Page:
Amid Florida’s theme parks and overdeveloped beach fronts, a slow-paced, family friendly refuge cuts against all Sunshine State stereotypes. Sanibel Island, located in the Gulf Coast near the city of Fort Myers, is part hard-won watery nature reserve, part vigorously defended small town, where more than a century of careful design continues to pay dividends to its people and its wildlife.
A mere toddler in geographic terms, the 117-square-mile sand bar is only about 5,000 years old. Storms gathered sand into a reef where mangroves eventually rooted, holding it in place and encouraging the formation of an island. Today, its entire south coast is a crescent of white sand, while the north is a maze of shallow mangrove bayous protected as the JN “Ding” Darling National Wildlife Refuge, after the Pulitzer Prize-winning cartoonist who helped create it. Between the beach on one side and the bayous on the other, the rest of the island is modest resorts and a quiet town of about 6,000 people. None of it rises more than 10ft above sea level.
Because of the length of the beach and the set back and height restrictions on the resorts, much of the island feels secluded. Wildlife spills from the refuge, and it is common to see flocks of snowy egrets perched on lawns and several gopher tortoises crawling beside the heavily speed-restricted roads and numerous bike paths.
A cautious history
“Welcome to our sanctuary island”, a sign greets those arriving via the three-mile causeway from the mainland. “Do enjoy. Don’t destroy.” That cautious, conditional reception sums up the Sanibel approach to visitors since the arrival of the first Europeans 500 years ago by early Spanish explorer Juan Ponce de Leon in 1513. He returned in 1521 and unloaded 200 settlers, 50 horses and farming implements onto Sanibel to establish what would have been the first European settlement in America after the Vikings. But the formidable native Calusa tribe, who had already been there for 2,500 years, did not take kindly to the invasion. They attacked, wounding de Leon in the thigh with a poison dart. He died of the wound in Cuba.
Within two centuries, European diseases and Spanish ships had driven the Calusa from Sanibel. Pirates, settlers and various naval expeditions came and went until the Reverend George Barnes from Kentucky discovered its charms when his boat ran aground in 1889. The Presbyterian mystic fell in love with the island, built an enormous church to seat three times the then island population of 100 and started working Sanibel into his sermons wherever he went, convinced that God had arranged his boating accident.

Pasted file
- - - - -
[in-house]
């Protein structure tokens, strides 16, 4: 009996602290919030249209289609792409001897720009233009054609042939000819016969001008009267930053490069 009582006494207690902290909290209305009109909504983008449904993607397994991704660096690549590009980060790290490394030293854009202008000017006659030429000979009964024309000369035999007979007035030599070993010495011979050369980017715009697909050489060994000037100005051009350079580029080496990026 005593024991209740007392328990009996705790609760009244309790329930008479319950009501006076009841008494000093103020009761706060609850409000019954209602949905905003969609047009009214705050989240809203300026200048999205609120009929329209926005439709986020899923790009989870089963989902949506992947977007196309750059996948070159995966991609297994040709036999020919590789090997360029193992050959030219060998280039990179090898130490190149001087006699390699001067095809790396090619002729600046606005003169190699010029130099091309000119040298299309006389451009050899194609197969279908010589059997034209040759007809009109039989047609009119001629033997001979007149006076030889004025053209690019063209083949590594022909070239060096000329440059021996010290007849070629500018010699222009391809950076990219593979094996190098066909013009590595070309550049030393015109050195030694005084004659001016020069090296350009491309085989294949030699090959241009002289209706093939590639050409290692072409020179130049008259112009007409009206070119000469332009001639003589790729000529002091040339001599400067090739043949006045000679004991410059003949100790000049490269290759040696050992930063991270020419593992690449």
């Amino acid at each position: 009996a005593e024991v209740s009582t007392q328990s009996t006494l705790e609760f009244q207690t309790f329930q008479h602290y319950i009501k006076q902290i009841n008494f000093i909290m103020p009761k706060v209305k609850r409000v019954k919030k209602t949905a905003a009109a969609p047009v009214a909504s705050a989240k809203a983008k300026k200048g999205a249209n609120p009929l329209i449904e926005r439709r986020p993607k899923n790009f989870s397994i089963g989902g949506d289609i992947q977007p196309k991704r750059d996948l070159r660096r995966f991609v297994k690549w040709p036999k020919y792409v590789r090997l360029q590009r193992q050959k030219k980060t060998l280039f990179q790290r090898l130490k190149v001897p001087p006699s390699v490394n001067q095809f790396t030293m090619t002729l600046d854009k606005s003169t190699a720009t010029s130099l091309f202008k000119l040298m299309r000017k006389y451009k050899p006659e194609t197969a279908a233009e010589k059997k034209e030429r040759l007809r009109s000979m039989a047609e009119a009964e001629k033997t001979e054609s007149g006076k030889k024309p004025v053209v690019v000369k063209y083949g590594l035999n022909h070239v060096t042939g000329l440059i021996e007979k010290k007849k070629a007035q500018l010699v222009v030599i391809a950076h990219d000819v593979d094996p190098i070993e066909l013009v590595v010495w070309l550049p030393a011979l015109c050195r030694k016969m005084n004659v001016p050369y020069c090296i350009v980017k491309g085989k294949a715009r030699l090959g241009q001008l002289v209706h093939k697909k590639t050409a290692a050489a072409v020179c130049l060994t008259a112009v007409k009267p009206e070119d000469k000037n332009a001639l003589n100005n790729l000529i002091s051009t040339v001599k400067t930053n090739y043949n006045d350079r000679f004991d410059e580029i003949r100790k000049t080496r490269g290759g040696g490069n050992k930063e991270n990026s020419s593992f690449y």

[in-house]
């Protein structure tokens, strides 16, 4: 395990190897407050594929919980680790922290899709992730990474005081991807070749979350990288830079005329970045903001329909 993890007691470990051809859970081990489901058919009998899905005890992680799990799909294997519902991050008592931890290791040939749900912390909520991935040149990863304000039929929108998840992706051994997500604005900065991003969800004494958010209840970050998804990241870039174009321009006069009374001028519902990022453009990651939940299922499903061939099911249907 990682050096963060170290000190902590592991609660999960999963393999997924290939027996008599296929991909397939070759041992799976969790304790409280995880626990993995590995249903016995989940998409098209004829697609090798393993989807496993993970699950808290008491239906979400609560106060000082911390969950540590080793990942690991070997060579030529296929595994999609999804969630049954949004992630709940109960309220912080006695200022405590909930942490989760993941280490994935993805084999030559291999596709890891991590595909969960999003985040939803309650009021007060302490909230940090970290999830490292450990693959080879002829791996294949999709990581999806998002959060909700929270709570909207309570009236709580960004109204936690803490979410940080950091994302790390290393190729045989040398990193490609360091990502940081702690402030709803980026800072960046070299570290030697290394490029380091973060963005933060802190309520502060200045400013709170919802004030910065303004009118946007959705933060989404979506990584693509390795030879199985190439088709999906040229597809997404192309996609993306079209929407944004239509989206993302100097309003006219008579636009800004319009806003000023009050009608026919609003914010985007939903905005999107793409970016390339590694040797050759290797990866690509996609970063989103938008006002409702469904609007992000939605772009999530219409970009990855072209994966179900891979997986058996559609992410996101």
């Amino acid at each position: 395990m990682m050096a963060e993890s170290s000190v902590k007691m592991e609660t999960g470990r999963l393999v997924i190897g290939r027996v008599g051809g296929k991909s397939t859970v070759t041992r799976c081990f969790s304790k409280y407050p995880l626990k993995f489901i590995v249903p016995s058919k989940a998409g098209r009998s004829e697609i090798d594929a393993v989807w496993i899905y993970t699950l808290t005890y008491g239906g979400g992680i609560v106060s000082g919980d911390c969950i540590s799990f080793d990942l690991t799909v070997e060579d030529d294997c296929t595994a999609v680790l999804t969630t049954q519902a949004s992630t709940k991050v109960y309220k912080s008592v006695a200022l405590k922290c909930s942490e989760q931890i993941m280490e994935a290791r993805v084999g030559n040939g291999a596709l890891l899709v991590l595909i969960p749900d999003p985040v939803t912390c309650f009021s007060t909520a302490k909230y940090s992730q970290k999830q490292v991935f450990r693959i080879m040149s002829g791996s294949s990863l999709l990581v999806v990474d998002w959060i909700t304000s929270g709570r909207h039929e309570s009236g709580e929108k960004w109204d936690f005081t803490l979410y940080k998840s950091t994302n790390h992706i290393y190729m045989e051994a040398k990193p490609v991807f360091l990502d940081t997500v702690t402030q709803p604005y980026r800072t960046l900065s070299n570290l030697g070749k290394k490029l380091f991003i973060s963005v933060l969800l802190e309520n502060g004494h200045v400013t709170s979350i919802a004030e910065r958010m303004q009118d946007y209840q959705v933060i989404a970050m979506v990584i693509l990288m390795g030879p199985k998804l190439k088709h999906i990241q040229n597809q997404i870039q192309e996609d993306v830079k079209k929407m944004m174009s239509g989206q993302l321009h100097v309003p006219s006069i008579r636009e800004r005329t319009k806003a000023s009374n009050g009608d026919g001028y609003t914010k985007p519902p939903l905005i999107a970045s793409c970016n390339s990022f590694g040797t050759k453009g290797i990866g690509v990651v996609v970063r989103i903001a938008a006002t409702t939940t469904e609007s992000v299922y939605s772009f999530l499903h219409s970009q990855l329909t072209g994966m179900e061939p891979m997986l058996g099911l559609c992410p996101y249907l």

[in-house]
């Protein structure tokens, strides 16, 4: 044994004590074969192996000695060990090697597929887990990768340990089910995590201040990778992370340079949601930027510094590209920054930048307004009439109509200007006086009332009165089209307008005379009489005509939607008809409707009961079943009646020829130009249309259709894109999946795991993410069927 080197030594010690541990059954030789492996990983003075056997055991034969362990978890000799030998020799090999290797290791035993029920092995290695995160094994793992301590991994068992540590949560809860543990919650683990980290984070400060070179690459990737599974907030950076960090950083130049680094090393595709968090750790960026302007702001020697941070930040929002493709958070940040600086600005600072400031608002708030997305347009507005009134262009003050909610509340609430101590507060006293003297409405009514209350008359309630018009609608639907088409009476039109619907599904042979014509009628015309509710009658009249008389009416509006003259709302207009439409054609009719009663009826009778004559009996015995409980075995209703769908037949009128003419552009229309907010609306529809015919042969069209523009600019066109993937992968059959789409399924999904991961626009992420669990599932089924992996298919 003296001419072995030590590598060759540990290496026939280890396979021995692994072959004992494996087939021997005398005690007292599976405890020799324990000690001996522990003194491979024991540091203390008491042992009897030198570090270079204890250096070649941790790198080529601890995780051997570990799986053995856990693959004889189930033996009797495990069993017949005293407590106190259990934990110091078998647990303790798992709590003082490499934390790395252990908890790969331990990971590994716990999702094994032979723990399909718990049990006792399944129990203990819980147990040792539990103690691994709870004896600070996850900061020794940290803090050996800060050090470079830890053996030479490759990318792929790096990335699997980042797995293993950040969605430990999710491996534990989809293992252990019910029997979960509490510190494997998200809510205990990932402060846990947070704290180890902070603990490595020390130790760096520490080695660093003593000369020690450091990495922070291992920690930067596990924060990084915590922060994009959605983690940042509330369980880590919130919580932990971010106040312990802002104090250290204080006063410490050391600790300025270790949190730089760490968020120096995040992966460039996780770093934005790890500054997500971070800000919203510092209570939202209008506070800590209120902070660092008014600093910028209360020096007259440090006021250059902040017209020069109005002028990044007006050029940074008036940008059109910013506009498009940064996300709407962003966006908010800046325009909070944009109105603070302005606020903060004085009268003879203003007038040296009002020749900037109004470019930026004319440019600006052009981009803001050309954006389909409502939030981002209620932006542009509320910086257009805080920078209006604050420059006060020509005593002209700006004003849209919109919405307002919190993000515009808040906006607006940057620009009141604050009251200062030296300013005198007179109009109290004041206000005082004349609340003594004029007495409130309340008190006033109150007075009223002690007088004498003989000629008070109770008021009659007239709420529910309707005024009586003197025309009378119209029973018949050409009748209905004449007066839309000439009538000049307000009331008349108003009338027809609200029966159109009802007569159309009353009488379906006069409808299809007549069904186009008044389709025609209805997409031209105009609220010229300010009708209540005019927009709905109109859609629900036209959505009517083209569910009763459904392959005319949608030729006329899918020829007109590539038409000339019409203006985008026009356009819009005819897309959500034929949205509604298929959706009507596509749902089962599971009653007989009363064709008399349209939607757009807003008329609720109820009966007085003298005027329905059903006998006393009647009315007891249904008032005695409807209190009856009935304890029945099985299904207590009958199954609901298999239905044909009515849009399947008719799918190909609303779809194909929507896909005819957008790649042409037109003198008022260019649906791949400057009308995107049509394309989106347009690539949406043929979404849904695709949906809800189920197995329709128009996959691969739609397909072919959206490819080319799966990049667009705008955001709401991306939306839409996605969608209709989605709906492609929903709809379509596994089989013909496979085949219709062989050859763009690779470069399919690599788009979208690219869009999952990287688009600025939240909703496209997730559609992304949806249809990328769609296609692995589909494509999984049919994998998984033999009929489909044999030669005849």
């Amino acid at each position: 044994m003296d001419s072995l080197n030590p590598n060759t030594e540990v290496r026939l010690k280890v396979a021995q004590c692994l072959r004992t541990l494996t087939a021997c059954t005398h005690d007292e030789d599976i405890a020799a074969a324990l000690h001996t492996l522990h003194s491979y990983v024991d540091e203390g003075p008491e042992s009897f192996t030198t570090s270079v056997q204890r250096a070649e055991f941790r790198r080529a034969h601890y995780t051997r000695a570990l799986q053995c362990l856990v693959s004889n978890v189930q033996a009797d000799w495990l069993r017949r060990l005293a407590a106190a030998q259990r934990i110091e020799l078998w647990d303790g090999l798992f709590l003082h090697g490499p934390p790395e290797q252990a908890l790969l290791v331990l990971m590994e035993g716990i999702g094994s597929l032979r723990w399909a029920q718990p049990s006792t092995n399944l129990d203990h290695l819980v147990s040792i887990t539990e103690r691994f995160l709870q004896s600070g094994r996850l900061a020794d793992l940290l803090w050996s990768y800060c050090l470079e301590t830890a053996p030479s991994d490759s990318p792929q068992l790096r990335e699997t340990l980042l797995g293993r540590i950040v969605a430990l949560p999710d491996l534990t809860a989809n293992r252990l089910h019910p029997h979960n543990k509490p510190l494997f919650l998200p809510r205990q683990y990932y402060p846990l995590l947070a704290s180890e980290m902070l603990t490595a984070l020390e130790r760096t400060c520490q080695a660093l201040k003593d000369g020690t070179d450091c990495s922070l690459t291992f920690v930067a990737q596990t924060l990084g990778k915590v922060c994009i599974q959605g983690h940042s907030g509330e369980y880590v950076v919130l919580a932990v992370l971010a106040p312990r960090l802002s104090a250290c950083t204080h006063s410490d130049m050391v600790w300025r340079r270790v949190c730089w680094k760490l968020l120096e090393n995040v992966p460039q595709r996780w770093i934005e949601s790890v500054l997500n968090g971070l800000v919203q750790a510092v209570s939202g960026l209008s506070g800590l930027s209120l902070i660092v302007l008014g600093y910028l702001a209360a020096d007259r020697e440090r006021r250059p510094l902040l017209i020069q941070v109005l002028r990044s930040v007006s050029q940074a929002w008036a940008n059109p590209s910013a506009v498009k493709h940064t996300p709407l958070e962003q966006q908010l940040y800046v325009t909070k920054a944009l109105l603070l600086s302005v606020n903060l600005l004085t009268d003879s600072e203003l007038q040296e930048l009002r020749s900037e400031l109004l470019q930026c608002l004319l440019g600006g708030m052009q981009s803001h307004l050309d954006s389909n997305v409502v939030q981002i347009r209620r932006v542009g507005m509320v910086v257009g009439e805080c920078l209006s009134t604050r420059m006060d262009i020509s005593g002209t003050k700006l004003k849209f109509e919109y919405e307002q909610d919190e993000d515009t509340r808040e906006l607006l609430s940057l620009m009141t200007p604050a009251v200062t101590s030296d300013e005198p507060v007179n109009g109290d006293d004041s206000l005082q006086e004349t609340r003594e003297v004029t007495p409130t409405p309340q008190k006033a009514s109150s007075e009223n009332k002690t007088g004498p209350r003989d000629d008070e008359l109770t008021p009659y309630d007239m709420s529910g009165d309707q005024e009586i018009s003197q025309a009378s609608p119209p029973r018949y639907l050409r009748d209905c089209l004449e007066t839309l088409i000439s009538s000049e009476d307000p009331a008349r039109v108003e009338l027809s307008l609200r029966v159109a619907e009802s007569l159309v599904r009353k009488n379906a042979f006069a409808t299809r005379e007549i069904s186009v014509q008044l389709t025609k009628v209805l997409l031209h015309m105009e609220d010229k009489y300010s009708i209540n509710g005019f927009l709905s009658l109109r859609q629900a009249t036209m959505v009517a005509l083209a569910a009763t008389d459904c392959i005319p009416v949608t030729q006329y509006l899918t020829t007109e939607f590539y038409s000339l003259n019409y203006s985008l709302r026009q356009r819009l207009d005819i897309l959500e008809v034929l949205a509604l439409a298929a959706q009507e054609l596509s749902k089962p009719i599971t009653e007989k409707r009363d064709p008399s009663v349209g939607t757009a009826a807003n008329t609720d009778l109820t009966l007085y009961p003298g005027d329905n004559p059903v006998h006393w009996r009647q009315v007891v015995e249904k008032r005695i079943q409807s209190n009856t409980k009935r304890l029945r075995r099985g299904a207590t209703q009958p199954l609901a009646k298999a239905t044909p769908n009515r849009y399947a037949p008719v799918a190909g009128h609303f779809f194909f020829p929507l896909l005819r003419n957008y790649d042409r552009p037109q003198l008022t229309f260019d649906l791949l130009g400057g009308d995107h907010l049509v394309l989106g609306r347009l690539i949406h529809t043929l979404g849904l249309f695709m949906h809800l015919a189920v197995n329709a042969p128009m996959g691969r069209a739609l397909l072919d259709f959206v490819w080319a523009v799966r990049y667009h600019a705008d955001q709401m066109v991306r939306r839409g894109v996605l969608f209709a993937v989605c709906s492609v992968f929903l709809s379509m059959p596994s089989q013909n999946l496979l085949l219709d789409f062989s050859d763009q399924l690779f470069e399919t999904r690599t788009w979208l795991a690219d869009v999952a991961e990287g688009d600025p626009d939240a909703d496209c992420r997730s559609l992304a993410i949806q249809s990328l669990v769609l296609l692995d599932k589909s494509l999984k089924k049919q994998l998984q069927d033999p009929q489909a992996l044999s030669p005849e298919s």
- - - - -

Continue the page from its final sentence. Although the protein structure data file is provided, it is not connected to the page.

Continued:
Barnes constructed a 30-room inn he named Casa Ybel, which lured wealthy Americans such as Thomas Edison and Henry Ford down the coast for great fishing, eternally sunny weather and shell collecting. Today, the original lodge and the additional 114 one- and two-bedroom suites are still a destination in their own right; holidaymakers come for the fine dining, in-room spa services, tennis courts with a resident pro, an Olympic size swimming pool and of course the miles of beach right at its doorstep. And “shelling” remains one of the most popular island pastimes, leading to the posture locals refer to as the “Sanibel Stoop”. In some places, the beach is literally ankle deep in shells. To see one of the world’s best shell collections, make time for a visit to the Bailey-Matthews Shell Museum on the Sanibel-Captiva Road.
With 22 miles of well-designed bike paths that parallel the roads and shoot off through the bush, renting a bicycle is an excellent way to explore the island. One of the most scenic routes is the Wildlife Drive through Ding Darling Refuge – and at one dollar per bicycle, it is also the best deal on the island. Start at the interpretive “Ding” Darling Centre for Education at the park’s entrance, and make your way along the four-mile route, stopping to watch roseate spoonbills swishing their long bills back and forth in search of food, herons darting at fish in the shallows and flocks of cormorants and sandpipers resting on sandbars. An observation tower en route delivers a bird’s eye view of much of the park, including the sandbars, shallow bayous and bays, plus acres of red mangrove forest and islands.